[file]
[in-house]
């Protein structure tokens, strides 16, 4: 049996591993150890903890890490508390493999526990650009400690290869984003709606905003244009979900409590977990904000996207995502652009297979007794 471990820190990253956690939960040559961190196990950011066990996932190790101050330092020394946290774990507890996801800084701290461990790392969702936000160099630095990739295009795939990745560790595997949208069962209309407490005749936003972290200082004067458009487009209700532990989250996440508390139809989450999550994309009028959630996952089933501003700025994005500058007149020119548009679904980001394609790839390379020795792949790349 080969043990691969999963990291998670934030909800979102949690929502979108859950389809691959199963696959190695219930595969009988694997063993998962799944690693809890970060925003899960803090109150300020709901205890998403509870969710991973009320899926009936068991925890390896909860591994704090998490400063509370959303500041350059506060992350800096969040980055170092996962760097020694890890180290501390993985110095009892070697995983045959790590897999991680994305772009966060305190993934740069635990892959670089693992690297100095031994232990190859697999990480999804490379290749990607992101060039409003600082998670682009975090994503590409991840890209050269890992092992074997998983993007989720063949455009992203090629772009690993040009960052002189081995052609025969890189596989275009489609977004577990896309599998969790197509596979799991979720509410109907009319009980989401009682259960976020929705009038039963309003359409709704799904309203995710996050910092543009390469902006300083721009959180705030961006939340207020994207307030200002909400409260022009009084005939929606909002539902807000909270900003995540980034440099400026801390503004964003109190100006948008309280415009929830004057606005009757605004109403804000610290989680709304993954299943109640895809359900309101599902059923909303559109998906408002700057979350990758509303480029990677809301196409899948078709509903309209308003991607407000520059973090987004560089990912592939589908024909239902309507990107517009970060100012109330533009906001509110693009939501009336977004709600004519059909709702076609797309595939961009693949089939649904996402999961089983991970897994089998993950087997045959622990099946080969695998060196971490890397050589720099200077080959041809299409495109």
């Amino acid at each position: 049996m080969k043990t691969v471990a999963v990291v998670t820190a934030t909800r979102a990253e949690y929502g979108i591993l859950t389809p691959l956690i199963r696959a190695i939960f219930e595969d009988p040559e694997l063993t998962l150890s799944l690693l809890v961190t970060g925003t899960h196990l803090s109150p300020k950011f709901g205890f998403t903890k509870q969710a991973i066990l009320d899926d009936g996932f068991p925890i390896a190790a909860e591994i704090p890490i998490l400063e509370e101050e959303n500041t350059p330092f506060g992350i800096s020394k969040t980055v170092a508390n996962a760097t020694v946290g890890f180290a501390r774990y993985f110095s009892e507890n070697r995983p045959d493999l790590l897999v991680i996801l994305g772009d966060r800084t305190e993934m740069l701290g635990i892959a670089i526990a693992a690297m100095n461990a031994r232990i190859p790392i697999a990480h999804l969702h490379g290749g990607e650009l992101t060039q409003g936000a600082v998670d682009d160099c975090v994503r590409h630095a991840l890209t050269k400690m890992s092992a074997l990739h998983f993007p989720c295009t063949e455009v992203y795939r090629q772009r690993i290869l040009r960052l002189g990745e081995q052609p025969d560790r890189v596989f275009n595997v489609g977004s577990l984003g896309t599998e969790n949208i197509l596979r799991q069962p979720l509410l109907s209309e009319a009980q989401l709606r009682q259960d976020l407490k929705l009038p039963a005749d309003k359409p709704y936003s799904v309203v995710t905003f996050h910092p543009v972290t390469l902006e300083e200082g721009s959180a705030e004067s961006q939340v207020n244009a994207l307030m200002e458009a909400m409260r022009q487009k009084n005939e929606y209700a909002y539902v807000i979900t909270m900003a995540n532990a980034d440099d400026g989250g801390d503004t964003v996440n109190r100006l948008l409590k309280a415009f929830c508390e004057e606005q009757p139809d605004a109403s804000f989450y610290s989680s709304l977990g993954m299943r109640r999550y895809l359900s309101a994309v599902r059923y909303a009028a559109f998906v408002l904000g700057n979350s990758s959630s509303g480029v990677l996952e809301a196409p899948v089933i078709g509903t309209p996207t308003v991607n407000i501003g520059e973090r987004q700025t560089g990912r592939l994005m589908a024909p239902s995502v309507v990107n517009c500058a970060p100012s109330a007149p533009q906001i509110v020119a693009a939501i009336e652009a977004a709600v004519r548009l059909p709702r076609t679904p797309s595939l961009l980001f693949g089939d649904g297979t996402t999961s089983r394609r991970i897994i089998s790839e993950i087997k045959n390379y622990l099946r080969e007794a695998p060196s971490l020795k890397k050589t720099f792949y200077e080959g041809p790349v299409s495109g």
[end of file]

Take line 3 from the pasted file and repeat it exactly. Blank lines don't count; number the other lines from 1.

């Amino acid at each position: 049996m080969k043990t691969v471990a999963v990291v998670t820190a934030t909800r979102a990253e949690y929502g979108i591993l859950t389809p691959l956690i199963r696959a190695i939960f219930e595969d009988p040559e694997l063993t998962l150890s799944l690693l809890v961190t970060g925003t899960h196990l803090s109150p300020k950011f709901g205890f998403t903890k509870q969710a991973i066990l009320d899926d009936g996932f068991p925890i390896a190790a909860e591994i704090p890490i998490l400063e509370e101050e959303n500041t350059p330092f506060g992350i800096s020394k969040t980055v170092a508390n996962a760097t020694v946290g890890f180290a501390r774990y993985f110095s009892e507890n070697r995983p045959d493999l790590l897999v991680i996801l994305g772009d966060r800084t305190e993934m740069l701290g635990i892959a670089i526990a693992a690297m100095n461990a031994r232990i190859p790392i697999a990480h999804l969702h490379g290749g990607e650009l992101t060039q409003g936000a600082v998670d682009d160099c975090v994503r590409h630095a991840l890209t050269k400690m890992s092992a074997l990739h998983f993007p989720c295009t063949e455009v992203y795939r090629q772009r690993i290869l040009r960052l002189g990745e081995q052609p025969d560790r890189v596989f275009n595997v489609g977004s577990l984003g896309t599998e969790n949208i197509l596979r799991q069962p979720l509410l109907s209309e009319a009980q989401l709606r009682q259960d976020l407490k929705l009038p039963a005749d309003k359409p709704y936003s799904v309203v995710t905003f996050h910092p543009v972290t390469l902006e300083e200082g721009s959180a705030e004067s961006q939340v207020n244009a994207l307030m200002e458009a909400m409260r022009q487009k009084n005939e929606y209700a909002y539902v807000i979900t909270m900003a995540n532990a980034d440099d400026g989250g801390d503004t964003v996440n109190r100006l948008l409590k309280a415009f929830c508390e004057e606005q009757p139809d605004a109403s804000f989450y610290s989680s709304l977990g993954m299943r109640r999550y895809l359900s309101a994309v599902r059923y909303a009028a559109f998906v408002l904000g700057n979350s990758s959630s509303g480029v990677l996952e809301a196409p899948v089933i078709g509903t309209p996207t308003v991607n407000i501003g520059e973090r987004q700025t560089g990912r592939l994005m589908a024909p239902s995502v309507v990107n517009c500058a970060p100012s109330a007149p533009q906001i509110v020119a693009a939501i009336e652009a977004a709600v004519r548009l059909p709702r076609t679904p797309s595939l961009l980001f693949g089939d649904g297979t996402t999961s089983r394609r991970i897994i089998s790839e993950i087997k045959n390379y622990l099946r080969e007794a695998p060196s971490l020795k890397k050589t720099f792949y200077e080959g041809p790349v299409s495109g």